A Flicka Sails Herself
A boat that wants to achieve balance is motivating, fun, and easy to sail. An endearing quality of Sampaguita, my Pacific Seacraft Flicka 20, is her willingness to steer herself. I remember the feeling of excitement, having just changed boats from a squirrelly Columbia 26 MKii, when I first realized how easy it was to balance the Flicka. It was easy to imagine the fun and freedom I would have. When single-handing in coastal waters, this quality offers some relief from the helm without additional equipment, yet requires enough attentiveness to maintain safe, situational awareness.
I don’t think Sampaguita is an anomaly, so I’ll give kudos to the designer of the Flicka 20, Bruce Bingham, and his muses. New England workboat inspiration for good lines, a full keel for tracking, a bowsprit for a leveraged sail plan, and a large transom hung rudder. All the usual suspects for creating a stable, well-balanced boat. Thanks Bruce.
I have Sampaguita rigged with a touch of weather helm. When I am racing close-hauled(“is he joking?”), I can sheet the main in tight for maximum speed, a little extra heel, and rounding up for overboard safety. But, if I ease the main a bit, we find her sweet spot for balance, and she will happily take over. It backwinds the luff of the main, but creates better flow over the half-battened leech, streaming the telltales off.
Like any sailing partner, there are compromises. If I let her make her own way, we will concede a little in speed and heading. 5-15% and maybe a few degrees, respectively. On an afternoon sail in Port Townsend, when close-hauled with the main sheeted in tight and my fingers always on the tiller, we averaged 4.3 knots. With the main luffed enough to balance a still well-trimmed jib and no hands on the helm, 3.8 knots. If the heading suffered, it was because Sampaguita took a little longer to adjust to variations in the wind and waves than a focused helmsman. Wind speed, point of sail, and wave state are significant variables in performance.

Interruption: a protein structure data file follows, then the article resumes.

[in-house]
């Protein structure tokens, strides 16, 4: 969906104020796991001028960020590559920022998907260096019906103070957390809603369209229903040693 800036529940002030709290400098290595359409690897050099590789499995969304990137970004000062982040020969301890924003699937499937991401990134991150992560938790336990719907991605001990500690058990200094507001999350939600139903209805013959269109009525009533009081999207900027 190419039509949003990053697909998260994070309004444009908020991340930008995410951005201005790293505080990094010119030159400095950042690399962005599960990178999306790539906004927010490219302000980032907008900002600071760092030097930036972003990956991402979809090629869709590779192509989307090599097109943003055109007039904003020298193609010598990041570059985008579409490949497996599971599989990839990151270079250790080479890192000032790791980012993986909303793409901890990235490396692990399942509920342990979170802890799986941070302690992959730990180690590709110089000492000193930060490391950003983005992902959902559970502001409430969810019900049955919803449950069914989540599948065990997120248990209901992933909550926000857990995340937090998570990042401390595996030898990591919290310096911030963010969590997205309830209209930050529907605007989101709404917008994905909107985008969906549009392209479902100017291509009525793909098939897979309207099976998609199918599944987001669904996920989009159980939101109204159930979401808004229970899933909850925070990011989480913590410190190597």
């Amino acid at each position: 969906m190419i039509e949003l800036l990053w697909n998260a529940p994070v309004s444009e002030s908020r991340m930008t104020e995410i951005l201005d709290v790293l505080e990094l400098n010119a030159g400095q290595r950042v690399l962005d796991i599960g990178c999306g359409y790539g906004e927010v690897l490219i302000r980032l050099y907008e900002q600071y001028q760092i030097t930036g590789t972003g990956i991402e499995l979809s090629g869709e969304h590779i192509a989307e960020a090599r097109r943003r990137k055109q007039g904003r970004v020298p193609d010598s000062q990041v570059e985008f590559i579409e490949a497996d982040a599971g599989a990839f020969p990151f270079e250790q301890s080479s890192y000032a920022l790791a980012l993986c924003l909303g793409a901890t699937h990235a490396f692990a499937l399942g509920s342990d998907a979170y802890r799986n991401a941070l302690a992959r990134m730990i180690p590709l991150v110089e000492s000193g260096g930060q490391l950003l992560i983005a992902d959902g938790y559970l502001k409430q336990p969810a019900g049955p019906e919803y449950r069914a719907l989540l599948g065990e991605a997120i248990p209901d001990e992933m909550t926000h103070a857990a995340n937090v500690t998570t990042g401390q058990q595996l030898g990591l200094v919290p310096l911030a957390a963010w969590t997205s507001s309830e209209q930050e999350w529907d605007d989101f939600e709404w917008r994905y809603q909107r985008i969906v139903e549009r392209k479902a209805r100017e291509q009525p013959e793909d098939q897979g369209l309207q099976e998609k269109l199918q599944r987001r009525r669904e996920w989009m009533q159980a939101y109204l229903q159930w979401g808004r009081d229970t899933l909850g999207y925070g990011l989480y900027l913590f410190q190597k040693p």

Sampaguita has sailed herself with most sail combinations and on every point, including the asymmetrical spinnaker and wing-and-wing. However, it is most predictable to balance her when she is sailing close-hauled or on a close reach. The 140% genoa and the spinnaker will often overpower the main too much to be hands-free. A combination of the 100 or 80% jibs, with the mainsail and its reefs, will usually do the trick.
Understandably, quieter seas are better for balancing, especially when headed off the wind. Reaching and close-hauling, the boat can handle more. I recall sailing across the Strait of Georgia from Nanaimo to Plumper Cove Marine Provincial Park in BC, Canada. We sailed close reached for over ten nautical miles under working jib and a single reefed main with 15-20 knots of SE wind and 2-4 foot seas. The only time I had to adjust the helm was to steer around a fishing buoy directly in our path.
For those readers who are more technically and financially inclined, I have heard of electronic autopilots and self-steering wind vanes. Sampaguita came with an autopilot, but it was not wired safely and hasn’t been repaired. A trim tab wind vane would be well suited for her, but yet to transpire.
For the past seven years, I have enjoyed the simplicity of balancing the boat through sail trim. Simple is more zen for me, I guess. I am always impressed by how well Sampaguita handles herself and what a pleasure she is to sail.